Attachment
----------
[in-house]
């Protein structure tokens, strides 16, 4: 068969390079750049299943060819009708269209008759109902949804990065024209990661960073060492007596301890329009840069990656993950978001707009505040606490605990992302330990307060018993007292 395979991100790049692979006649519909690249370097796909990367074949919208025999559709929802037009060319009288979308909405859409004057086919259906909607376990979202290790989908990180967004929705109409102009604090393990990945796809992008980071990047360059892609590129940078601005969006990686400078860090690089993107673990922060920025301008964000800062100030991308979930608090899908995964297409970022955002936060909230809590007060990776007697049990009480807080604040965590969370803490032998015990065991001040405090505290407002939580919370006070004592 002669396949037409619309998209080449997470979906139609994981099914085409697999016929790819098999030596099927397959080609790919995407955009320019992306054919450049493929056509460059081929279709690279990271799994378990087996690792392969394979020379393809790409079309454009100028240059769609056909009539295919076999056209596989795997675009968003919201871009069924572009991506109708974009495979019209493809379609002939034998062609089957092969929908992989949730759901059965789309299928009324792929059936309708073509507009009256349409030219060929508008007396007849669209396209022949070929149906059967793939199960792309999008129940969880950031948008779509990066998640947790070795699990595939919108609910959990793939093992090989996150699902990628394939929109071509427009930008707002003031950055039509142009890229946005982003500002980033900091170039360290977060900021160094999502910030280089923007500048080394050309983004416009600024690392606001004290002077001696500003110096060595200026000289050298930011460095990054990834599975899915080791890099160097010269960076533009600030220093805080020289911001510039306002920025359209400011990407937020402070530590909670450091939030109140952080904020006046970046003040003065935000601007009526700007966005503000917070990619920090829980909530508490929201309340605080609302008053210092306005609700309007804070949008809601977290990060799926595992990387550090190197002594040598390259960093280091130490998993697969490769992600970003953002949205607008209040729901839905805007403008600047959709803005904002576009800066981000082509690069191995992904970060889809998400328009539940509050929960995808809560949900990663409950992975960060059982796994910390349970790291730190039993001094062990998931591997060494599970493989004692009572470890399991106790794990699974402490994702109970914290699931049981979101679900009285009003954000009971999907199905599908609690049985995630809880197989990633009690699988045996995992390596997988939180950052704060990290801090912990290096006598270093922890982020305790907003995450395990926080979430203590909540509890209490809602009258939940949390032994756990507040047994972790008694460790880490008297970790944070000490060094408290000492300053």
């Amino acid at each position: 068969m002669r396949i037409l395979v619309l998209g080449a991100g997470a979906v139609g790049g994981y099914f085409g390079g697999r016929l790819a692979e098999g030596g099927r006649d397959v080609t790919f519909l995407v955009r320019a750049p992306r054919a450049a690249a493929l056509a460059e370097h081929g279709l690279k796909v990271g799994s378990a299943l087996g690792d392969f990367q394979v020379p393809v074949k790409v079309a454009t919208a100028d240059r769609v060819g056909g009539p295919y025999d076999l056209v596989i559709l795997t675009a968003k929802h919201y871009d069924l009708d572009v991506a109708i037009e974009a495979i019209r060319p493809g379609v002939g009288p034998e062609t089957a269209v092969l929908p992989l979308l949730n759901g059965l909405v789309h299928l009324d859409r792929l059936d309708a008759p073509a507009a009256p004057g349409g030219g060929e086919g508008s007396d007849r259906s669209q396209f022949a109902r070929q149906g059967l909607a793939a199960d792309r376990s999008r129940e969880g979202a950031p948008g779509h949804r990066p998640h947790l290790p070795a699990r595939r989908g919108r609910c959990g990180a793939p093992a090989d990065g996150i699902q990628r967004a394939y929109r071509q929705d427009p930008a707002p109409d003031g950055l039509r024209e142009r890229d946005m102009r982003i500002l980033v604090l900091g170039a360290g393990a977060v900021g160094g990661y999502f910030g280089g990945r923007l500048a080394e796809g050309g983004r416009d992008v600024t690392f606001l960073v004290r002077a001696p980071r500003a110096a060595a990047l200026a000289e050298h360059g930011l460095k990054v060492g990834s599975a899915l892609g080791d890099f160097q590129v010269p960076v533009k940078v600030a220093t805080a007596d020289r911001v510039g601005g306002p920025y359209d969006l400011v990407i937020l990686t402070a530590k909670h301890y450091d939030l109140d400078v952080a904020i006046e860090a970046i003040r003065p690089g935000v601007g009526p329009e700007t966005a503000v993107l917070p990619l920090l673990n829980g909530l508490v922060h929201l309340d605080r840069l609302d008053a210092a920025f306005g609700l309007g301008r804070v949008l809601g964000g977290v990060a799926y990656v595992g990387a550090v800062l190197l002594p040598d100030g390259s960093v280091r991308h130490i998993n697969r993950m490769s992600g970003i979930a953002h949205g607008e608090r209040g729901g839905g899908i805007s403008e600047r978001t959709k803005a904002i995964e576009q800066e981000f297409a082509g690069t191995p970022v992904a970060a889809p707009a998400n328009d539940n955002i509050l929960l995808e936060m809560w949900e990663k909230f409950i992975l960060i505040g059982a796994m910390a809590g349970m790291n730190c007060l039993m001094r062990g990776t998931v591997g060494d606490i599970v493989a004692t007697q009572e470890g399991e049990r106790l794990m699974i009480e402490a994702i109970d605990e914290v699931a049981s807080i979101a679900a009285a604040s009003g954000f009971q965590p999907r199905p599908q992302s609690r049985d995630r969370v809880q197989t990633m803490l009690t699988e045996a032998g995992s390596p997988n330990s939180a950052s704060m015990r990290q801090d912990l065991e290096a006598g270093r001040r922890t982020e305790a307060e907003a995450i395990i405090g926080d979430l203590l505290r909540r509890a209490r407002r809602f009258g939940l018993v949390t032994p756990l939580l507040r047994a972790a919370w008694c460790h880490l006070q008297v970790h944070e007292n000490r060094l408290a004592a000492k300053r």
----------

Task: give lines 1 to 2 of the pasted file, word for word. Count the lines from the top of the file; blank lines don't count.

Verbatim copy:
[in-house]
């Protein structure tokens, strides 16, 4: 068969390079750049299943060819009708269209008759109902949804990065024209990661960073060492007596301890329009840069990656993950978001707009505040606490605990992302330990307060018993007292 395979991100790049692979006649519909690249370097796909990367074949919208025999559709929802037009060319009288979308909405859409004057086919259906909607376990979202290790989908990180967004929705109409102009604090393990990945796809992008980071990047360059892609590129940078601005969006990686400078860090690089993107673990922060920025301008964000800062100030991308979930608090899908995964297409970022955002936060909230809590007060990776007697049990009480807080604040965590969370803490032998015990065991001040405090505290407002939580919370006070004592 002669396949037409619309998209080449997470979906139609994981099914085409697999016929790819098999030596099927397959080609790919995407955009320019992306054919450049493929056509460059081929279709690279990271799994378990087996690792392969394979020379393809790409079309454009100028240059769609056909009539295919076999056209596989795997675009968003919201871009069924572009991506109708974009495979019209493809379609002939034998062609089957092969929908992989949730759901059965789309299928009324792929059936309708073509507009009256349409030219060929508008007396007849669209396209022949070929149906059967793939199960792309999008129940969880950031948008779509990066998640947790070795699990595939919108609910959990793939093992090989996150699902990628394939929109071509427009930008707002003031950055039509142009890229946005982003500002980033900091170039360290977060900021160094999502910030280089923007500048080394050309983004416009600024690392606001004290002077001696500003110096060595200026000289050298930011460095990054990834599975899915080791890099160097010269960076533009600030220093805080020289911001510039306002920025359209400011990407937020402070530590909670450091939030109140952080904020006046970046003040003065935000601007009526700007966005503000917070990619920090829980909530508490929201309340605080609302008053210092306005609700309007804070949008809601977290990060799926595992990387550090190197002594040598390259960093280091130490998993697969490769992600970003953002949205607008209040729901839905805007403008600047959709803005904002576009800066981000082509690069191995992904970060889809998400328009539940509050929960995808809560949900990663409950992975960060059982796994910390349970790291730190039993001094062990998931591997060494599970493989004692009572470890399991106790794990699974402490994702109970914290699931049981979101679900009285009003954000009971999907199905599908609690049985995630809880197989990633009690699988045996995992390596997988939180950052704060990290801090912990290096006598270093922890982020305790907003995450395990926080979430203590909540509890209490809602009258939940949390032994756990507040047994972790008694460790880490008297970790944070000490060094408290000492300053």